The world of physics covers a wide range of length scale: from nanometer scale atoms all the way up to stars and galaxies. When speaking of physics, people tend to think of things that are not “alive”, such as material physics, particle physics, astronomy, etc.
In the last decade, a new area of physics called active matter physics has arisen. To better understand active matter physics, it is helpful to introduce a similar field, soft matter physics. Soft matter physics mainly studies the group behavior of particles with the size of several micrometers. Behavior of a system at such a small size is largely determined by thermal dynamics. Glass, soft gels, granular material are all studied by soft matter physics.
Active matter physics, on the other hand, is very similar to soft matter physics, since it also mainly focuses on studying the group behavior of a system that arises from the interactions of “particles”. However, one of the crucial differences between active matter physics and soft matter physics is that active matter physics studies particles that are “active”, which means that by consuming energies from the environment, they can produce self-motility. Systems studied by active matter physics can range from bird flocks (Fig.1) to cytoskeleton structures inside cells (Fig.2).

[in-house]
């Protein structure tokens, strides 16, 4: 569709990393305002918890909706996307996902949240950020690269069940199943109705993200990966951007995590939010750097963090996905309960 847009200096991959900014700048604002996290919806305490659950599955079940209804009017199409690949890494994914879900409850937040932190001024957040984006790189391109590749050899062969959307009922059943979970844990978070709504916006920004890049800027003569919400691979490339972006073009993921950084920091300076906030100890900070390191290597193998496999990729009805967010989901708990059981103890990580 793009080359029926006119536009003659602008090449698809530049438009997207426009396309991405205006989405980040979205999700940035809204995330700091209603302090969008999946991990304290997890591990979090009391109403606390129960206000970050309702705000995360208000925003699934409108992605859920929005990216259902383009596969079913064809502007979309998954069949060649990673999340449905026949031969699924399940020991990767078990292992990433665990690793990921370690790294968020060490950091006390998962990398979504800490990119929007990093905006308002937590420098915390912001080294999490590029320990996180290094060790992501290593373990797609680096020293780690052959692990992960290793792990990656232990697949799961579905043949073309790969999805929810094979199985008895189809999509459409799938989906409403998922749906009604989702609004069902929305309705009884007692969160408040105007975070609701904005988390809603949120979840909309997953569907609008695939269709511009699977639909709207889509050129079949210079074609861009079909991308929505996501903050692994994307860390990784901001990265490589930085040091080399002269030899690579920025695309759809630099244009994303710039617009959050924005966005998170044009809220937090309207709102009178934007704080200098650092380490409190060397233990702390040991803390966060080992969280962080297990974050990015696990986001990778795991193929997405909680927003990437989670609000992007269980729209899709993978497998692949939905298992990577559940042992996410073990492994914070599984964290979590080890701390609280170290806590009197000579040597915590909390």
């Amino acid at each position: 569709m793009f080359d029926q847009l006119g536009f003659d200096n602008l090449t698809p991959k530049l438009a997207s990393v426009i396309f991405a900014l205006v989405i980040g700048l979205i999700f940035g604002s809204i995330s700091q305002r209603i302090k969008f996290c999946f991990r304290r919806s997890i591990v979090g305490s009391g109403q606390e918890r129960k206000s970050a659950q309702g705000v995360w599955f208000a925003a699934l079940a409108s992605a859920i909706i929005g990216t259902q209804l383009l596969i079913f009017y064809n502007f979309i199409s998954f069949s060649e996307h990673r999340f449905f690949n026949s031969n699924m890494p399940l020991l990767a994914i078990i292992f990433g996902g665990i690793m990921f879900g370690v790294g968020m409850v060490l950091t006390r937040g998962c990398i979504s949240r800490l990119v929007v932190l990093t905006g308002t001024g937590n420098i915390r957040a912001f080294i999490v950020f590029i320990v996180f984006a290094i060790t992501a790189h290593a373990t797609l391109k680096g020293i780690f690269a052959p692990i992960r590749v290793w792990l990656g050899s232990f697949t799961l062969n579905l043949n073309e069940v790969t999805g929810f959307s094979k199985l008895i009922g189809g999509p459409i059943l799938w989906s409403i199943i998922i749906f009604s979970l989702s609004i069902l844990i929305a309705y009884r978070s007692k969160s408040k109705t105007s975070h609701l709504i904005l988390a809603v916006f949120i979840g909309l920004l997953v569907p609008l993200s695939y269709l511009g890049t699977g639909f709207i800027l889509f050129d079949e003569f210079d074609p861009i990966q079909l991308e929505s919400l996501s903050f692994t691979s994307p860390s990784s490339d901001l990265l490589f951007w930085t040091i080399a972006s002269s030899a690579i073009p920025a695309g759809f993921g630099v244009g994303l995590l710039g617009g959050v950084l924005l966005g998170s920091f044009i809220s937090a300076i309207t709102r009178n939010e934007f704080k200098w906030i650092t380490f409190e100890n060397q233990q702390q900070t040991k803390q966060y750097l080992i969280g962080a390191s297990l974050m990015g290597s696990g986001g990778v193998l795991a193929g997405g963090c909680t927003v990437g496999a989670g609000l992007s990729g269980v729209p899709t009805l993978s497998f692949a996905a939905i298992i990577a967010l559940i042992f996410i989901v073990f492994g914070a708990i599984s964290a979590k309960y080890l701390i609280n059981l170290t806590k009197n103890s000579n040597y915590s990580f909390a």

Studying active matter physics provides another perspective for understanding the emerging behavior in a biological system. For instance, there has been work done on simulating cell motion in densely packed tissues. Physicists using tools from statistical mechanics have successfully simulated how cells move around inside tissues and have found that there is a transition where cell motility changes from liquid-like flowing into solid-like jiggling around its initial position. They are able to plot out the phase diagram of such transitions in a space determined by three parameters: cell moving speed, persistence time along a single cell track, and a shape index that characterizes the competition between cell-cell adhesion and cortical tension. Such results provide an insight into the understanding of similar solid-to-liquid transition observed in cancer progressions.
About the author: Yu Shi is a 4th year PhD student in the Department of Physics & Astronomy at Johns Hopkins University. He is in Prof. Daniel Reich’s lab, and his current works focus on studying dynamic properties of actin-myosin system inside cells using micro-patterned substrate.
1. Dapeng Bi, X. Yang, M. C. Marchetti, M. L. Manning, “Motility-driven glass transitions in biological tissues,” Phys. Rev X, arXiv:1509.06578 (2015).
2. M.C. Marchetti, J.F. Joanny, S. Ramaswamy , T.B. Liverpool, J. Prost, Madan Rao, and R. Aditi Simha,” arXiv:1207.2929v1 (2012)
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